» Agar is the dried, hydrophilic, colloidal substance extracted from Gelidium cartilagineum (Linné) Gaillon (Fam. Gelidiaceae), Gracilaria confervoides (Linné) Greville (Fam. Sphaerococcaceae), and related red algae (Class Rhodophyceae).
Botanic characteristics—
Agar— Usually in bundles consisting of thin, membranous, agglutinated strips or in cut, flaked, or granulated forms. May be weak yellowish orange, yellowish gray to pale yellow, or colorless. Is tough when damp, brittle when dry.
Histology— In water mounts Agar appears granular and somewhat filamentous; a few fragments of the spicules of sponges and a few frustules of diatoms may be present; in Japanese Agar, the frustules of Arachnoidiscus ehrenbergii Baillon often occur, being disk-shaped and from 100 µm to 300 µm in diameter.
Powdered Agar— White to yellowish white or pale yellow; in chloral hydrate TS its fragments are transparent, more or less granular, striated, and angular, and occasionally they contain frustules of diatoms.
A: Iodine TS colors some of the fragments of Agar bluish black, with some areas reddish to violet.
B: When boiled with 65 times its weight of water for 10 minutes, with constant stirring, and adjusted to a concentration of 1.5%, by weight, with hot water, Agar forms a clear liquid which congeals at 32 to 39 to form a firm resilient gel, which does not melt below 85.
Microbial enumeration tests 61 and Tests for specified microorganisms 62 It meets the requirements of the test for absence of Salmonella species.
Water, Method III 921 If necessary, cut it into pieces from 2 mm to 5 mm square, and dry at 105 for 5 hours: it loses not more than 20.0% of its weight.
Total ash 561: not more than 6.5%, on a dry-weight basis.
Acid-insoluble ash 561: not more than 0.5%, on a dry-weight basis.
Foreign organic matter 561: not more than 1.0%.
Limit of foreign insoluble matter— To 7.5 g add sufficient water to make 500 g, boil for 15 minutes, and readjust to the original 500 g. To 100 g of the uniformly mixed material add hot water to make 200 mL, heat almost to boiling, filter while hot through a tared filtering crucible, rinse the container with several portions of hot water, and pass these rinsings through the crucible. Dry the crucible and its contents at 105 to constant weight: not more than 15 mg (1.0%) remains.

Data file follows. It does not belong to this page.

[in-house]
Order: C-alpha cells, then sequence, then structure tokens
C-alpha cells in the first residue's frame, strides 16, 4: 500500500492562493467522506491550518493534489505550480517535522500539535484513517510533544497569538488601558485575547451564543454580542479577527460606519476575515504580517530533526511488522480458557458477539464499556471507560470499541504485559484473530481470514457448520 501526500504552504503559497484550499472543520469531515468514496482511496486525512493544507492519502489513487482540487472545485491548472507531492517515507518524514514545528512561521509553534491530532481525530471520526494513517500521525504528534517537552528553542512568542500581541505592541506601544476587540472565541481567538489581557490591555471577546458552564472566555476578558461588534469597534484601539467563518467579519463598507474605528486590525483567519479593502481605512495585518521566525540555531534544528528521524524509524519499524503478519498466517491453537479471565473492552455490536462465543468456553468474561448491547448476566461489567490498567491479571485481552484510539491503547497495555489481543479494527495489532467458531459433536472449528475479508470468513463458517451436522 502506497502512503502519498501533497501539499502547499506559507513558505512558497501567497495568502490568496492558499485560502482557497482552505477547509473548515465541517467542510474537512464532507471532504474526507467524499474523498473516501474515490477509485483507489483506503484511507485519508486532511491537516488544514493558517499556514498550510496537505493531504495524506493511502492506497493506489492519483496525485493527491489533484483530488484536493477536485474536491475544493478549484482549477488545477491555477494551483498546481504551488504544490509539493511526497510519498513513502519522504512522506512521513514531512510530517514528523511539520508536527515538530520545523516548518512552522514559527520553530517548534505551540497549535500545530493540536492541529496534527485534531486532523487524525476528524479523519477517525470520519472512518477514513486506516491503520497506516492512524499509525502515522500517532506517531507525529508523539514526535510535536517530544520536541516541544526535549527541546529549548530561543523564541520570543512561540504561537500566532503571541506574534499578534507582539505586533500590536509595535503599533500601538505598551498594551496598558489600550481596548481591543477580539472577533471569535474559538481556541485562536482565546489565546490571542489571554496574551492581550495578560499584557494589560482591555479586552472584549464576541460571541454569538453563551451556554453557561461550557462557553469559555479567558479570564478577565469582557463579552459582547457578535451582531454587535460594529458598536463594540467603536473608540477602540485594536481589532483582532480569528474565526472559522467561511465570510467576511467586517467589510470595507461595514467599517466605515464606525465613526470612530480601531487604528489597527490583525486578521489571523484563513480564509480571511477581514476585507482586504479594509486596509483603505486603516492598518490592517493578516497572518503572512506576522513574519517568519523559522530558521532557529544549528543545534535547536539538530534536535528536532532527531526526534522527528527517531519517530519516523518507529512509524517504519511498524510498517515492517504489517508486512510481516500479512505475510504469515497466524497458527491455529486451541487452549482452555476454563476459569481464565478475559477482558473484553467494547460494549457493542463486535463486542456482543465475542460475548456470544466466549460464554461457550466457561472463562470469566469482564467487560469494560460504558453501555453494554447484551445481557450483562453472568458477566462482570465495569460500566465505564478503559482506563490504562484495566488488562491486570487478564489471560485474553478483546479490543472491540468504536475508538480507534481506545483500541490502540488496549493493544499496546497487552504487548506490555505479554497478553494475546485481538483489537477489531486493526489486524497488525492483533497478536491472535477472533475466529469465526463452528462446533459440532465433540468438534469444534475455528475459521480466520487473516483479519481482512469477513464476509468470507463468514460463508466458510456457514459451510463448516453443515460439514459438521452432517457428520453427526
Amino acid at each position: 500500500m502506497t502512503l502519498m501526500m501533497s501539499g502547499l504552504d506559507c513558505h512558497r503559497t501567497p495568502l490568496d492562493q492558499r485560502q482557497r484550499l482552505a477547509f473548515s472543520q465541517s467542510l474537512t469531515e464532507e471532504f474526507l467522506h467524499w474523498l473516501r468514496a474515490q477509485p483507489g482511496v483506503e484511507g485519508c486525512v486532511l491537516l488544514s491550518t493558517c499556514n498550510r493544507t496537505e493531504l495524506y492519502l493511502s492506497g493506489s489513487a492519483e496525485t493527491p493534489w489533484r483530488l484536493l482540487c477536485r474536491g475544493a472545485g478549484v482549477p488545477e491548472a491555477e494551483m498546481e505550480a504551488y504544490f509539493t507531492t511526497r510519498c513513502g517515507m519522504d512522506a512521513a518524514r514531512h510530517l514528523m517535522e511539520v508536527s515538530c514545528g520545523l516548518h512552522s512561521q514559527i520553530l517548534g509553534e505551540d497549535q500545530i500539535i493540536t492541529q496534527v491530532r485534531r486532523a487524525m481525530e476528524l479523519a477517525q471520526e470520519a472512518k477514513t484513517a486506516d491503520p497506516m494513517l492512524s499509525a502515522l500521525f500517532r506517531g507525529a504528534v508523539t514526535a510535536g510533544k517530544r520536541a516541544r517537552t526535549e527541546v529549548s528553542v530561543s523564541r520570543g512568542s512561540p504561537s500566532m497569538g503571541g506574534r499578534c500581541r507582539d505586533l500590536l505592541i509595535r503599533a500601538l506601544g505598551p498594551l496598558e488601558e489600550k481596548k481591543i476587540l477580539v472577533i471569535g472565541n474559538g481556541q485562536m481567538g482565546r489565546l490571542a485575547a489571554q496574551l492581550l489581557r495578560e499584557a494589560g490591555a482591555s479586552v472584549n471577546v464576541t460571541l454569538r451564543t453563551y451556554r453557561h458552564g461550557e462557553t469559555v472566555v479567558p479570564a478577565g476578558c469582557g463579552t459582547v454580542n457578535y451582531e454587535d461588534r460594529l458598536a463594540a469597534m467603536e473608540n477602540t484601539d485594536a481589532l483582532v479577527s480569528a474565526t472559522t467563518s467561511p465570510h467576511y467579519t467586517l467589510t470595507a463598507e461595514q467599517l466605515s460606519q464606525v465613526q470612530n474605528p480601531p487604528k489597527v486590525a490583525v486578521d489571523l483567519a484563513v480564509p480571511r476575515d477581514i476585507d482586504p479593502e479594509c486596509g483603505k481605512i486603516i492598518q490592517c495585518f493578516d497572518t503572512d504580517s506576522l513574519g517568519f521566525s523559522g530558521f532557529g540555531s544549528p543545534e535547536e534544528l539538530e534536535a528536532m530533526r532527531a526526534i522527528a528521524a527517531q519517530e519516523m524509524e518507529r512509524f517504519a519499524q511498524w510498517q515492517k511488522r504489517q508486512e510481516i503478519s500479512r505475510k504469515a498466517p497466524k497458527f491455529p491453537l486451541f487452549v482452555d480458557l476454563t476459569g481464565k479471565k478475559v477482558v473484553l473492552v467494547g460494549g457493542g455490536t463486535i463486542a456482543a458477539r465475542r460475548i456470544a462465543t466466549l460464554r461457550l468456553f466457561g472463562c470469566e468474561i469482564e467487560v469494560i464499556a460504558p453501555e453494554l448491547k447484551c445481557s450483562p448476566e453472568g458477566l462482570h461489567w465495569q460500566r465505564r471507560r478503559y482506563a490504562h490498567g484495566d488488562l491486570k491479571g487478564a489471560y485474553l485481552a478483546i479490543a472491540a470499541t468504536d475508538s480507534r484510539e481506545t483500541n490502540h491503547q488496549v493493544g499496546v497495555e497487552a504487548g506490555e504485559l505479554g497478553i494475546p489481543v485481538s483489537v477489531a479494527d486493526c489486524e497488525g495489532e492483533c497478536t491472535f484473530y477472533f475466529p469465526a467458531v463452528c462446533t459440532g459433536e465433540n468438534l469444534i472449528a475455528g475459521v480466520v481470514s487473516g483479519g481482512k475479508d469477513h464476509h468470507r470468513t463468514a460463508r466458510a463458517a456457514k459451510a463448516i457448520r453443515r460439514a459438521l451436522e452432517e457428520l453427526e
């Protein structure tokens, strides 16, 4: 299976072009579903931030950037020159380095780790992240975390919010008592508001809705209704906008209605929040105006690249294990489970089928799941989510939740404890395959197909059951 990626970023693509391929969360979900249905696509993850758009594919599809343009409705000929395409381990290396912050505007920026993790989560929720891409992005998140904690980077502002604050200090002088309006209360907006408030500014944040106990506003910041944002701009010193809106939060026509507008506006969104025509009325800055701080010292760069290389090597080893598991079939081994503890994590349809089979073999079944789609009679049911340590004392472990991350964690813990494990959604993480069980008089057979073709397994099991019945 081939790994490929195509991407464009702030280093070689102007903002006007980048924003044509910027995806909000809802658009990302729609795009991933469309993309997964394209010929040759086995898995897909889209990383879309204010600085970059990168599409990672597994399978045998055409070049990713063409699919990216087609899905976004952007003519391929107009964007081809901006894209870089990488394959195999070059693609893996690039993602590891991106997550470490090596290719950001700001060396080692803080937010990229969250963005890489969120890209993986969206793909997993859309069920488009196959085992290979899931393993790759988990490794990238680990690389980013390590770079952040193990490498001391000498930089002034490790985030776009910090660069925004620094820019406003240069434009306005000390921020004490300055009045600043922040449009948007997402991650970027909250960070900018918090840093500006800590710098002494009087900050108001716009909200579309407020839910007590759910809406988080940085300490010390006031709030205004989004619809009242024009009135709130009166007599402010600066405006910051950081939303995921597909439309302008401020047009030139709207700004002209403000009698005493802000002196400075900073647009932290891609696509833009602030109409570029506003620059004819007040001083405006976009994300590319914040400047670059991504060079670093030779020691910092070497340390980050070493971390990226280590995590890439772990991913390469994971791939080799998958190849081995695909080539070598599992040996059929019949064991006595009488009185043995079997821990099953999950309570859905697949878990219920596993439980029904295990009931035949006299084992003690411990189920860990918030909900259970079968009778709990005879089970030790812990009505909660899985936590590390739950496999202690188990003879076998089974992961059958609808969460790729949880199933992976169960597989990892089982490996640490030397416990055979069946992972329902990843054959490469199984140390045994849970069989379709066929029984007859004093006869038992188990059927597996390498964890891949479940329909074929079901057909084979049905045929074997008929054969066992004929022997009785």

Lead 251: 0.001%.
Limit of foreign starch— A solution made by boiling 0.10 g of it in 100 mL of water does not, upon cooling, produce a blue color upon the addition of iodine TS.
Gelatin— Dissolve about 1 g in 100 mL of boiling water, and allow to cool to about 50. To 5 mL of the solution add 2 to 3 drops of a mixture of 0.2 M potassium dichromate solution and 3 N hydrochloric acid (4:1): no yellow precipitate is formed.
Water absorption— Place 5.0 g in a 100-mL graduated cylinder, fill to the mark with water, mix, and allow to stand at 25 for 24 hours. Pour the contents of the cylinder through moistened glass wool, allowing the water to drain into a second 100-mL graduated cylinder: not more than 75 mL of water is obtained.
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Topic/Question Contact Expert Committee
Monograph Hong Wang, Ph.D.
(EM205) Excipient Monographs 2
61 Radhakrishna S Tirumalai, Ph.D.
Senior Scientist
(MSA05) Microbiology and Sterility Assurance
62 Radhakrishna S Tirumalai, Ph.D.
Senior Scientist
(MSA05) Microbiology and Sterility Assurance
USP32–NF27 Page 1154
Pharmacopeial Forum: Volume No. 33(4) Page 702
Chromatographic Column—
Chromatographic columns text is not derived from, and not part of, USP 32 or NF 27.